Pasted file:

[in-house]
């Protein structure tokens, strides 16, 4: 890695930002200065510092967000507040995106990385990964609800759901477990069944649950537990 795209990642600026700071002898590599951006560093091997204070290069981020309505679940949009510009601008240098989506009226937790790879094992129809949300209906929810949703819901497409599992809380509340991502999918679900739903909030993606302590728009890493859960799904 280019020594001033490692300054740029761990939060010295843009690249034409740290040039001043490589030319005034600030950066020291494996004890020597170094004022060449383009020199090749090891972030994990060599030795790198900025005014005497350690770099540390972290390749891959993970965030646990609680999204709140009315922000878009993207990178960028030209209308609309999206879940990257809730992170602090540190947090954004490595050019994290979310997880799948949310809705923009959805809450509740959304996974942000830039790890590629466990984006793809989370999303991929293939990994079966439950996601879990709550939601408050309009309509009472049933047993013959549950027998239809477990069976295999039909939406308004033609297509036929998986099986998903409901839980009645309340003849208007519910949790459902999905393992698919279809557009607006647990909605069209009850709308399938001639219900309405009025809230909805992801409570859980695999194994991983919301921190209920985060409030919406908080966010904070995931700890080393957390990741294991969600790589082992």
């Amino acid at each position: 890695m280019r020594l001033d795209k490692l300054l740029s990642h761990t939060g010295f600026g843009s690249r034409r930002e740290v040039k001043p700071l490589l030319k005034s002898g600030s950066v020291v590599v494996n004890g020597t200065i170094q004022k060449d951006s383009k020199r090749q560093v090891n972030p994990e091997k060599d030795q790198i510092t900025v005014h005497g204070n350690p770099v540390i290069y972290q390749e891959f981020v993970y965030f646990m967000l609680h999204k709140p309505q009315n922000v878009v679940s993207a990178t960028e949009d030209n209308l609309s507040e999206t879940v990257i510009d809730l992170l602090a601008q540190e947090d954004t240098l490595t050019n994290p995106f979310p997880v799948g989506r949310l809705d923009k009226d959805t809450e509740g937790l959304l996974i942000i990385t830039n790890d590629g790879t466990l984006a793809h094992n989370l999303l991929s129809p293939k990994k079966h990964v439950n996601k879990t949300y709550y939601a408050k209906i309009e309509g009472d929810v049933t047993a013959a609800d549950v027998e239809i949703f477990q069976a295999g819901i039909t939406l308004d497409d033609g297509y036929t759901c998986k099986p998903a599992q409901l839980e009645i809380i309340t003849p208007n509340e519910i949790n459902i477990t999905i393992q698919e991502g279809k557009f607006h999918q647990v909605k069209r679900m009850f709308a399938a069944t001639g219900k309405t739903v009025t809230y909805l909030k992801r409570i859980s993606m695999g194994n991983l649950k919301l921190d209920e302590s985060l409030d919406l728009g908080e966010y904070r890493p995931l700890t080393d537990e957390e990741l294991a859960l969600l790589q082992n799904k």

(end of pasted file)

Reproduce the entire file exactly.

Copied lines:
[in-house]
């Protein structure tokens, strides 16, 4: 890695930002200065510092967000507040995106990385990964609800759901477990069944649950537990 795209990642600026700071002898590599951006560093091997204070290069981020309505679940949009510009601008240098989506009226937790790879094992129809949300209906929810949703819901497409599992809380509340991502999918679900739903909030993606302590728009890493859960799904 280019020594001033490692300054740029761990939060010295843009690249034409740290040039001043490589030319005034600030950066020291494996004890020597170094004022060449383009020199090749090891972030994990060599030795790198900025005014005497350690770099540390972290390749891959993970965030646990609680999204709140009315922000878009993207990178960028030209209308609309999206879940990257809730992170602090540190947090954004490595050019994290979310997880799948949310809705923009959805809450509740959304996974942000830039790890590629466990984006793809989370999303991929293939990994079966439950996601879990709550939601408050309009309509009472049933047993013959549950027998239809477990069976295999039909939406308004033609297509036929998986099986998903409901839980009645309340003849208007519910949790459902999905393992698919279809557009607006647990909605069209009850709308399938001639219900309405009025809230909805992801409570859980695999194994991983919301921190209920985060409030919406908080966010904070995931700890080393957390990741294991969600790589082992």
């Amino acid at each position: 890695m280019r020594l001033d795209k490692l300054l740029s990642h761990t939060g010295f600026g843009s690249r034409r930002e740290v040039k001043p700071l490589l030319k005034s002898g600030s950066v020291v590599v494996n004890g020597t200065i170094q004022k060449d951006s383009k020199r090749q560093v090891n972030p994990e091997k060599d030795q790198i510092t900025v005014h005497g204070n350690p770099v540390i290069y972290q390749e891959f981020v993970y965030f646990m967000l609680h999204k709140p309505q009315n922000v878009v679940s993207a990178t960028e949009d030209n209308l609309s507040e999206t879940v990257i510009d809730l992170l602090a601008q540190e947090d954004t240098l490595t050019n994290p995106f979310p997880v799948g989506r949310l809705d923009k009226d959805t809450e509740g937790l959304l996974i942000i990385t830039n790890d590629g790879t466990l984006a793809h094992n989370l999303l991929s129809p293939k990994k079966h990964v439950n996601k879990t949300y709550y939601a408050k209906i309009e309509g009472d929810v049933t047993a013959a609800d549950v027998e239809i949703f477990q069976a295999g819901i039909t939406l308004d497409d033609g297509y036929t759901c998986k099986p998903a599992q409901l839980e009645i809380i309340t003849p208007n509340e519910i949790n459902i477990t999905i393992q698919e991502g279809k557009f607006h999918q647990v909605k069209r679900m009850f709308a399938a069944t001639g219900k309405t739903v009025t809230y909805l909030k992801r409570i859980s993606m695999g194994n991983l649950k919301l921190d209920e302590s985060l409030d919406l728009g908080e966010y904070r890493p995931l700890t080393d537990e957390e990741l294991a859960l969600l790589q082992n799904k």